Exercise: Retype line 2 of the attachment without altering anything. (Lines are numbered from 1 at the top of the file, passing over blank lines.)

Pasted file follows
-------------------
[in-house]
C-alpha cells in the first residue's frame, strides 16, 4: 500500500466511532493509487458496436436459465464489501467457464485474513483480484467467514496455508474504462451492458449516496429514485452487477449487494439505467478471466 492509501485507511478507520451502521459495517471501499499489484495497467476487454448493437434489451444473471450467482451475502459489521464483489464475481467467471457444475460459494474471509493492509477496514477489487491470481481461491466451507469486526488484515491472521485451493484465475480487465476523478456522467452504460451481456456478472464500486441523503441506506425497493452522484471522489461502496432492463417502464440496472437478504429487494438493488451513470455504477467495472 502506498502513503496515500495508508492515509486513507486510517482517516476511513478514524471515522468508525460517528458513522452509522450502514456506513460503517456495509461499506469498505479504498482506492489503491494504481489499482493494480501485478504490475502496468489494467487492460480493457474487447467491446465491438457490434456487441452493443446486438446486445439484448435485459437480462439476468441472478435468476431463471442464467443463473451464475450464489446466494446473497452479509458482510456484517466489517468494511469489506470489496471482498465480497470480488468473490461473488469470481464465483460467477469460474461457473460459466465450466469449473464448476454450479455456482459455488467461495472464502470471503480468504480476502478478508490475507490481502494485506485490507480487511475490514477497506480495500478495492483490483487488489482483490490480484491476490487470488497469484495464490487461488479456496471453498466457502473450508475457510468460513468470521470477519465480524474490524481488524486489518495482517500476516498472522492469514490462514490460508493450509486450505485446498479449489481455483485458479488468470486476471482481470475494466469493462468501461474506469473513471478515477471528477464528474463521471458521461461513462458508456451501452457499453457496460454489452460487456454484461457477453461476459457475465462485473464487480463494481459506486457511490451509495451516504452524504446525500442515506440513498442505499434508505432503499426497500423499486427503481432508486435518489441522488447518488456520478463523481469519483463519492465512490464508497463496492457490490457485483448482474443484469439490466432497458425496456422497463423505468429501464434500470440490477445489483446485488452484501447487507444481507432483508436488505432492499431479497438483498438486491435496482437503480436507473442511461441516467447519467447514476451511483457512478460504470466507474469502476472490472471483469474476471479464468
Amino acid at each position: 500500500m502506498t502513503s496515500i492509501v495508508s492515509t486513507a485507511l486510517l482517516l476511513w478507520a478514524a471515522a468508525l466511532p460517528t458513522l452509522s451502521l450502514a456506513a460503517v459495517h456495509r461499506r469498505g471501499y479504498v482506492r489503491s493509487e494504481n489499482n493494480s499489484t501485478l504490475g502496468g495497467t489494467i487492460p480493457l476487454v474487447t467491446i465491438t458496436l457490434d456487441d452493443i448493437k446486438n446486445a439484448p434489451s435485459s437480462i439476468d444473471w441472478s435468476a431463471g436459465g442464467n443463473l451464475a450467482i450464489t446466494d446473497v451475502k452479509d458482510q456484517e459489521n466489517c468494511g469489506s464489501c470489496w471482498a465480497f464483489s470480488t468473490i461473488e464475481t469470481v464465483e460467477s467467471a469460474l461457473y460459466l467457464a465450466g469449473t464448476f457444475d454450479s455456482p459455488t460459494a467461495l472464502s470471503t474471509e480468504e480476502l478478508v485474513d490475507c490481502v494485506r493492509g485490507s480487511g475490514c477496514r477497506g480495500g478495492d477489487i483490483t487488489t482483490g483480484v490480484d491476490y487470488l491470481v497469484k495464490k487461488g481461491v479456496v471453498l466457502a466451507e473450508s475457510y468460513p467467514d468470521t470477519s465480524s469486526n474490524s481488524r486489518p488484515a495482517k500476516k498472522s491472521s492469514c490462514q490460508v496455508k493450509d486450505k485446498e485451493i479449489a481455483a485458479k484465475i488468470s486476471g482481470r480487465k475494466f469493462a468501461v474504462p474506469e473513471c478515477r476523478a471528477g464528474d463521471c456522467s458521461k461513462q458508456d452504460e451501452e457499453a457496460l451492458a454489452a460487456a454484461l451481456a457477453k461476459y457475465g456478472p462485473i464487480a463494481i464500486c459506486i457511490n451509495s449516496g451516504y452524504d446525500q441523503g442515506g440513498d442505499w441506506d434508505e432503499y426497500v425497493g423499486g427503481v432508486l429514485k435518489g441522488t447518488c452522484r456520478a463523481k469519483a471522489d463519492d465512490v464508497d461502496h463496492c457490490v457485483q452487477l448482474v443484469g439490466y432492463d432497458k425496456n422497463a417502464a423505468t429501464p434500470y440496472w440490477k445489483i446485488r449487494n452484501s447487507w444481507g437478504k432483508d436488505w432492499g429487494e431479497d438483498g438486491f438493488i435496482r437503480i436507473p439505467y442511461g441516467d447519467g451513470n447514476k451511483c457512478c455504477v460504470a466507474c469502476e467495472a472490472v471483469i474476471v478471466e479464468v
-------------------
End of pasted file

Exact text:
C-alpha cells in the first residue's frame, strides 16, 4: 500500500466511532493509487458496436436459465464489501467457464485474513483480484467467514496455508474504462451492458449516496429514485452487477449487494439505467478471466 492509501485507511478507520451502521459495517471501499499489484495497467476487454448493437434489451444473471450467482451475502459489521464483489464475481467467471457444475460459494474471509493492509477496514477489487491470481481461491466451507469486526488484515491472521485451493484465475480487465476523478456522467452504460451481456456478472464500486441523503441506506425497493452522484471522489461502496432492463417502464440496472437478504429487494438493488451513470455504477467495472 502506498502513503496515500495508508492515509486513507486510517482517516476511513478514524471515522468508525460517528458513522452509522450502514456506513460503517456495509461499506469498505479504498482506492489503491494504481489499482493494480501485478504490475502496468489494467487492460480493457474487447467491446465491438457490434456487441452493443446486438446486445439484448435485459437480462439476468441472478435468476431463471442464467443463473451464475450464489446466494446473497452479509458482510456484517466489517468494511469489506470489496471482498465480497470480488468473490461473488469470481464465483460467477469460474461457473460459466465450466469449473464448476454450479455456482459455488467461495472464502470471503480468504480476502478478508490475507490481502494485506485490507480487511475490514477497506480495500478495492483490483487488489482483490490480484491476490487470488497469484495464490487461488479456496471453498466457502473450508475457510468460513468470521470477519465480524474490524481488524486489518495482517500476516498472522492469514490462514490460508493450509486450505485446498479449489481455483485458479488468470486476471482481470475494466469493462468501461474506469473513471478515477471528477464528474463521471458521461461513462458508456451501452457499453457496460454489452460487456454484461457477453461476459457475465462485473464487480463494481459506486457511490451509495451516504452524504446525500442515506440513498442505499434508505432503499426497500423499486427503481432508486435518489441522488447518488456520478463523481469519483463519492465512490464508497463496492457490490457485483448482474443484469439490466432497458425496456422497463423505468429501464434500470440490477445489483446485488452484501447487507444481507432483508436488505432492499431479497438483498438486491435496482437503480436507473442511461441516467447519467447514476451511483457512478460504470466507474469502476472490472471483469474476471479464468